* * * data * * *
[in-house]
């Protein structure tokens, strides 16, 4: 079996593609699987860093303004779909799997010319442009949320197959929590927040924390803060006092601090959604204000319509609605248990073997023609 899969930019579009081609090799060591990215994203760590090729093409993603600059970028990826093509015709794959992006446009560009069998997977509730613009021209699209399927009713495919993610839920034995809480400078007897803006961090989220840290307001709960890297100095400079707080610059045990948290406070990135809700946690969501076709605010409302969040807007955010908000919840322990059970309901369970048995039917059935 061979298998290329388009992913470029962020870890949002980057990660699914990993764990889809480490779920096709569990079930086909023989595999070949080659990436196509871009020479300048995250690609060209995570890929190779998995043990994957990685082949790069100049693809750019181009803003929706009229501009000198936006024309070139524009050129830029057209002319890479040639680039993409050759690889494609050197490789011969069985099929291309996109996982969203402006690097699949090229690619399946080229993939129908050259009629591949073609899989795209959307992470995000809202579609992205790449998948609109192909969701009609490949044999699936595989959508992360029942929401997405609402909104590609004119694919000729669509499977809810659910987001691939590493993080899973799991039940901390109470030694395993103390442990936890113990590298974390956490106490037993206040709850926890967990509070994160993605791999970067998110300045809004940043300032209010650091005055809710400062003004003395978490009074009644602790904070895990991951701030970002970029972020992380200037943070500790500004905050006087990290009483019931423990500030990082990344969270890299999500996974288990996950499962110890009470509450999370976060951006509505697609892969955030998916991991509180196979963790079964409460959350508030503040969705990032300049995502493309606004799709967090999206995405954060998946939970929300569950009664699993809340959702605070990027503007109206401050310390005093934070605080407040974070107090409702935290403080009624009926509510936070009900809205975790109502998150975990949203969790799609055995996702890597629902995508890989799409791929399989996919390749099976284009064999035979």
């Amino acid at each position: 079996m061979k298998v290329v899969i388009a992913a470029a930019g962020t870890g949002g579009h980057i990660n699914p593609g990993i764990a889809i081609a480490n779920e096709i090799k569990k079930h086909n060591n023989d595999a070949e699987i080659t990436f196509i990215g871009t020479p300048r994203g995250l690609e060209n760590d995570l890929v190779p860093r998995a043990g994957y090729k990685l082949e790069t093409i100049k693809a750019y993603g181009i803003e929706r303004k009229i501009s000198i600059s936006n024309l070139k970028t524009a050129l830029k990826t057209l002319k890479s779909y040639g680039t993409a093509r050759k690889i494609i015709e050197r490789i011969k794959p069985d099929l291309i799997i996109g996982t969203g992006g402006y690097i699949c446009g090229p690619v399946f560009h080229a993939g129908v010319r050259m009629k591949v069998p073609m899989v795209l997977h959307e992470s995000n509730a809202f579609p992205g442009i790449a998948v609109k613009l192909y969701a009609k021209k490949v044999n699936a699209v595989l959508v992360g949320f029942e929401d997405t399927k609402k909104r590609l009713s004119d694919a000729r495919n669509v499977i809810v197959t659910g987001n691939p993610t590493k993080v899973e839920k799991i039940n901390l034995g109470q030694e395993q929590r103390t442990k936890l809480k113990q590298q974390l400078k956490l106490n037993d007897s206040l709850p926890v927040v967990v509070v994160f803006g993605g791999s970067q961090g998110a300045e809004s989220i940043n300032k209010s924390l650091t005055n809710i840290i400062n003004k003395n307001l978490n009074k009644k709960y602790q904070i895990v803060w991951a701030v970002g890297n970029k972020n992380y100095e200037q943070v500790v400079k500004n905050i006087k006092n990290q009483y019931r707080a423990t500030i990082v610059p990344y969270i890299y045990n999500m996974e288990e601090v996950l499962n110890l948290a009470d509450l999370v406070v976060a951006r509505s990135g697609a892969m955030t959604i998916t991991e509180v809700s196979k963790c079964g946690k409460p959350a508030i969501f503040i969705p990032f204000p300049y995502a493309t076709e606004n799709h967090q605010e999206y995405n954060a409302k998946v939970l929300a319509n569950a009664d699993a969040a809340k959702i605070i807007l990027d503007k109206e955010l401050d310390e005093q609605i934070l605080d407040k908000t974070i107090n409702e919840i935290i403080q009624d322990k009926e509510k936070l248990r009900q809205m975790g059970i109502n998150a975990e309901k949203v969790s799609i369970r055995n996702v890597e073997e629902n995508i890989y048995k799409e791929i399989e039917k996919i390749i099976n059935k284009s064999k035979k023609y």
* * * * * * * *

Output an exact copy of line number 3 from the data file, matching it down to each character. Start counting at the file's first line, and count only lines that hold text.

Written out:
């Amino acid at each position: 079996m061979k298998v290329v899969i388009a992913a470029a930019g962020t870890g949002g579009h980057i990660n699914p593609g990993i764990a889809i081609a480490n779920e096709i090799k569990k079930h086909n060591n023989d595999a070949e699987i080659t990436f196509i990215g871009t020479p300048r994203g995250l690609e060209n760590d995570l890929v190779p860093r998995a043990g994957y090729k990685l082949e790069t093409i100049k693809a750019y993603g181009i803003e929706r303004k009229i501009s000198i600059s936006n024309l070139k970028t524009a050129l830029k990826t057209l002319k890479s779909y040639g680039t993409a093509r050759k690889i494609i015709e050197r490789i011969k794959p069985d099929l291309i799997i996109g996982t969203g992006g402006y690097i699949c446009g090229p690619v399946f560009h080229a993939g129908v010319r050259m009629k591949v069998p073609m899989v795209l997977h959307e992470s995000n509730a809202f579609p992205g442009i790449a998948v609109k613009l192909y969701a009609k021209k490949v044999n699936a699209v595989l959508v992360g949320f029942e929401d997405t399927k609402k909104r590609l009713s004119d694919a000729r495919n669509v499977i809810v197959t659910g987001n691939p993610t590493k993080v899973e839920k799991i039940n901390l034995g109470q030694e395993q929590r103390t442990k936890l809480k113990q590298q974390l400078k956490l106490n037993d007897s206040l709850p926890v927040v967990v509070v994160f803006g993605g791999s970067q961090g998110a300045e809004s989220i940043n300032k209010s924390l650091t005055n809710i840290i400062n003004k003395n307001l978490n009074k009644k709960y602790q904070i895990v803060w991951a701030v970002g890297n970029k972020n992380y100095e200037q943070v500790v400079k500004n905050i006087k006092n990290q009483y019931r707080a423990t500030i990082v610059p990344y969270i890299y045990n999500m996974e288990e601090v996950l499962n110890l948290a009470d509450l999370v406070v976060a951006r509505s990135g697609a892969m955030t959604i998916t991991e509180v809700s196979k963790c079964g946690k409460p959350a508030i969501f503040i969705p990032f204000p300049y995502a493309t076709e606004n799709h967090q605010e999206y995405n954060a409302k998946v939970l929300a319509n569950a009664d699993a969040a809340k959702i605070i807007l990027d503007k109206e955010l401050d310390e005093q609605i934070l605080d407040k908000t974070i107090n409702e919840i935290i403080q009624d322990k009926e509510k936070l248990r009900q809205m975790g059970i109502n998150a975990e309901k949203v969790s799609i369970r055995n996702v890597e073997e629902n995508i890989y048995k799409e791929i399989e039917k996919i390749i099976n059935k284009s064999k035979k023609y």